Clark C. Evans
cce at clarkevans.com
Sun Mar 25 00:07:32 CET 2001
On 24 Mar 2001, Marcin 'Qrczak' Kowalczyk wrote:
| Fri, 23 Mar 2001 14:27:42 -0800, Paul Prescod <paulp at ActiveState.com>:
| | Probably because they are simply not neccessary.
| | def _static():
| | XXX.foo=bar
| | return XXX.foo
| | class Class:
| | staticmethod = _static
| | ...
| It doesn't work. Try to call it.
| The fact that you are not the first person who thinks it works
| suggests that the current Python's solution is not ideal :-)
>>> class Class:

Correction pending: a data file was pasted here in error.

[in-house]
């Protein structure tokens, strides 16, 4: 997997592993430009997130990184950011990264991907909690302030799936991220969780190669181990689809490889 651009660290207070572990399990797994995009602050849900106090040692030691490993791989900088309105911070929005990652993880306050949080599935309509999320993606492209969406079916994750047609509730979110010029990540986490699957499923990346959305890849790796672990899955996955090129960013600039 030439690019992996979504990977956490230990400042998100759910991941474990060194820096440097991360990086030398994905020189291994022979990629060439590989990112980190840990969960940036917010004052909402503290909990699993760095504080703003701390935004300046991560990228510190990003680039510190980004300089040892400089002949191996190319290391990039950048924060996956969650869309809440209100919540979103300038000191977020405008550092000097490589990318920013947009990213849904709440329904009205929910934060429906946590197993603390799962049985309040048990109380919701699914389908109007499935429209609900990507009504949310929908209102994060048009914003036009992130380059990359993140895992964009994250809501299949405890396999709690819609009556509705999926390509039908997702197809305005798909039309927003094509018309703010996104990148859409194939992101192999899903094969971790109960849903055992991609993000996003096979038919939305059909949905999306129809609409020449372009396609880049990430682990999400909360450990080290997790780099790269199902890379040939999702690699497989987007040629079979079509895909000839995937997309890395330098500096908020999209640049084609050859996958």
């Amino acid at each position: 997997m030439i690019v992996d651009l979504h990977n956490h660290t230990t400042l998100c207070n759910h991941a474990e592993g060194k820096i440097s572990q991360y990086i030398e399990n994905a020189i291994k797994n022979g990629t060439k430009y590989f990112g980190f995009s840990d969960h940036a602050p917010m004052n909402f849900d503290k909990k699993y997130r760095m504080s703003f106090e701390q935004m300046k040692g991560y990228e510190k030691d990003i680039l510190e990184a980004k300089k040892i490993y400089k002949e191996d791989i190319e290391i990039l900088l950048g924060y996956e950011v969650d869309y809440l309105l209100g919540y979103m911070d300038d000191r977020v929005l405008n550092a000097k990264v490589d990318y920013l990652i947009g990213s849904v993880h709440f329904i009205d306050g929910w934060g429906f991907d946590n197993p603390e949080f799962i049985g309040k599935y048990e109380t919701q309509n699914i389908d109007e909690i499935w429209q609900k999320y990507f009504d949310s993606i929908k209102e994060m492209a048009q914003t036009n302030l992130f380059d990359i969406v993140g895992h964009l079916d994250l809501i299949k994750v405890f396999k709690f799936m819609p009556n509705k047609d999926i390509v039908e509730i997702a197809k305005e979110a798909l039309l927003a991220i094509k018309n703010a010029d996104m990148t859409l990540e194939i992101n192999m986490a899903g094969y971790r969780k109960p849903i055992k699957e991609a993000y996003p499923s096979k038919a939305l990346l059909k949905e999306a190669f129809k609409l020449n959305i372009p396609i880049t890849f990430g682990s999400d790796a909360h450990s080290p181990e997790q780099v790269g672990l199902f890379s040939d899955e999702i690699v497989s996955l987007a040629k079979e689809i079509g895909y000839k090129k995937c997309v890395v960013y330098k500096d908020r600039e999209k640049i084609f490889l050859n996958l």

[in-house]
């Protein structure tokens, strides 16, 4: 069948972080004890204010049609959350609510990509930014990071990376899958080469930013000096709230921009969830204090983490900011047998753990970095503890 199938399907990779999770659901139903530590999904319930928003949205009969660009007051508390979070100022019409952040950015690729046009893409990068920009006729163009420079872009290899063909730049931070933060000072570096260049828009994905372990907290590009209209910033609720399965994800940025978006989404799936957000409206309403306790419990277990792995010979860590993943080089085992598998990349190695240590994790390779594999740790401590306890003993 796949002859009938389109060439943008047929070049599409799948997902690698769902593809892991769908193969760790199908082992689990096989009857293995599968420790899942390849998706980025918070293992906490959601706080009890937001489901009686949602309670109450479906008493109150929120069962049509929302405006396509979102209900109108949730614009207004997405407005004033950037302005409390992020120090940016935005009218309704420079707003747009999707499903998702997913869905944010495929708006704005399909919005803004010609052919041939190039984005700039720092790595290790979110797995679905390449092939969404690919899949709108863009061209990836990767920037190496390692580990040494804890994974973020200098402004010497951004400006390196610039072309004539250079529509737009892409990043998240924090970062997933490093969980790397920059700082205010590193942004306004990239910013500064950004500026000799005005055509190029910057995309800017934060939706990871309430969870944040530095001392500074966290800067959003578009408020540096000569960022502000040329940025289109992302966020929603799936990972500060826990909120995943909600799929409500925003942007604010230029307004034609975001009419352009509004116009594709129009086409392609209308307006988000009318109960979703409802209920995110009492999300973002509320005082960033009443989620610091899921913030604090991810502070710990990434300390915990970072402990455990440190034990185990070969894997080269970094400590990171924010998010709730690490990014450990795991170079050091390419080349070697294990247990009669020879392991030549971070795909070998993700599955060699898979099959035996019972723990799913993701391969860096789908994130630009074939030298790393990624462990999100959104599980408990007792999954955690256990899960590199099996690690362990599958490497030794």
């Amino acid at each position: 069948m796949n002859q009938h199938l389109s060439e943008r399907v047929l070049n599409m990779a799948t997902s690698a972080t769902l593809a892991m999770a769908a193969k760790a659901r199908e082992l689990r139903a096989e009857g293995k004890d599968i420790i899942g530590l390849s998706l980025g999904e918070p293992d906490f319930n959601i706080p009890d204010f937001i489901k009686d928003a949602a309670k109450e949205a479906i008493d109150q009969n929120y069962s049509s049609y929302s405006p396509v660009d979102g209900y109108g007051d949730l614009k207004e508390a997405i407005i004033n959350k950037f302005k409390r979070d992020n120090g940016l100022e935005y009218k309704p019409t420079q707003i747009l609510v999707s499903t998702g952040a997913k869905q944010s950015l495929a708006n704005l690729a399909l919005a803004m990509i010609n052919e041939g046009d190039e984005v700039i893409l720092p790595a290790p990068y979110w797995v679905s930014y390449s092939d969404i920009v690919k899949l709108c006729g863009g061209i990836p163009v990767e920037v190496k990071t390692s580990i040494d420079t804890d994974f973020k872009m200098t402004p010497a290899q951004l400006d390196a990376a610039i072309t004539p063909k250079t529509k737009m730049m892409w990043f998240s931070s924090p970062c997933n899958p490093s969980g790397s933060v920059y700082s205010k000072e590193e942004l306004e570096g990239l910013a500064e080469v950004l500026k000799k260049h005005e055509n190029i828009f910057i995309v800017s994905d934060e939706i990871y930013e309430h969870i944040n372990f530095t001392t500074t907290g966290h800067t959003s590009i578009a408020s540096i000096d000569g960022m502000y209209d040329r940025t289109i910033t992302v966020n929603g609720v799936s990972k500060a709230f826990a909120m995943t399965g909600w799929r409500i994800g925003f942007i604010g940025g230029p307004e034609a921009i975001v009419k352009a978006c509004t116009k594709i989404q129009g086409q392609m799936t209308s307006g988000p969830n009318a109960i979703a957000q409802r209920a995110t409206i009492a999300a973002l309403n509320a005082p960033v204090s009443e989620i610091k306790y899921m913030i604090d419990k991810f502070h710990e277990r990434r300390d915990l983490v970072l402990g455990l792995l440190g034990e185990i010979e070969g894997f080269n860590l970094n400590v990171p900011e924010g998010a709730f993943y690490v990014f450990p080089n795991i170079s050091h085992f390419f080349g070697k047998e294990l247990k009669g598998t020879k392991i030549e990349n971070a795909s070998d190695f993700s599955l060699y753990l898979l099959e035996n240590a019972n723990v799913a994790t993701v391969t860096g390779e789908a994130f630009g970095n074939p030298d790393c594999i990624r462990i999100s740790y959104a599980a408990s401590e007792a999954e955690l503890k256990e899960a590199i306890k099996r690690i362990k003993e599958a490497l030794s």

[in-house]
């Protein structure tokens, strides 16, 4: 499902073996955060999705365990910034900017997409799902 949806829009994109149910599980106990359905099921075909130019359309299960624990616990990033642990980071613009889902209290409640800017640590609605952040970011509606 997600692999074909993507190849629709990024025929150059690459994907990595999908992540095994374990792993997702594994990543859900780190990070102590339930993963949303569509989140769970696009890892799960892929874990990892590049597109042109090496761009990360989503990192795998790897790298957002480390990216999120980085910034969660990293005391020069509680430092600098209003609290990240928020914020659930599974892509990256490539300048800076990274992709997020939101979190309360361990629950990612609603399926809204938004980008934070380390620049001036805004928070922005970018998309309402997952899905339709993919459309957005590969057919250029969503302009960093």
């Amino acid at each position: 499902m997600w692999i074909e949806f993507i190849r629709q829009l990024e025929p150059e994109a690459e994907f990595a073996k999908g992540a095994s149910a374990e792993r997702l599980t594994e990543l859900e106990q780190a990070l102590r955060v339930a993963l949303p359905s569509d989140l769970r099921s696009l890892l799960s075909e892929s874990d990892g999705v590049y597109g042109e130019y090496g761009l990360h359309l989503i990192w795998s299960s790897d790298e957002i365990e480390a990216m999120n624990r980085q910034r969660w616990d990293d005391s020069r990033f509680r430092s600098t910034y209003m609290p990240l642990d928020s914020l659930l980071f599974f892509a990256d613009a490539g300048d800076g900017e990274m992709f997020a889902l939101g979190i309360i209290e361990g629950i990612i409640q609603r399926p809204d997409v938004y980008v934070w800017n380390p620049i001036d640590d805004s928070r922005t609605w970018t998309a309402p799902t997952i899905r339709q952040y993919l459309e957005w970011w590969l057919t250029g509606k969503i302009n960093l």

print "I am a static"
staticmethod = StaticFudge()
I am static
It took much looking and many wrong answers before
Alex Martelli pointed me to this solution.
| | This proposal asks that None be allowed when calling a
| | method using the class syntax, e.g., the following
| | syntax would be allowed, MyClass.method(None,...).
| I would be more radical and allow anything as the first argument.
| In other words, don't touch function objects while retrieving them
| from a class. Instead, convert them to bound methods when retrieving
| them from an instance.
This was my initial position
| The only problem seems that some errors will be poorly detected.
This is why I reduced it to only allowing "None".
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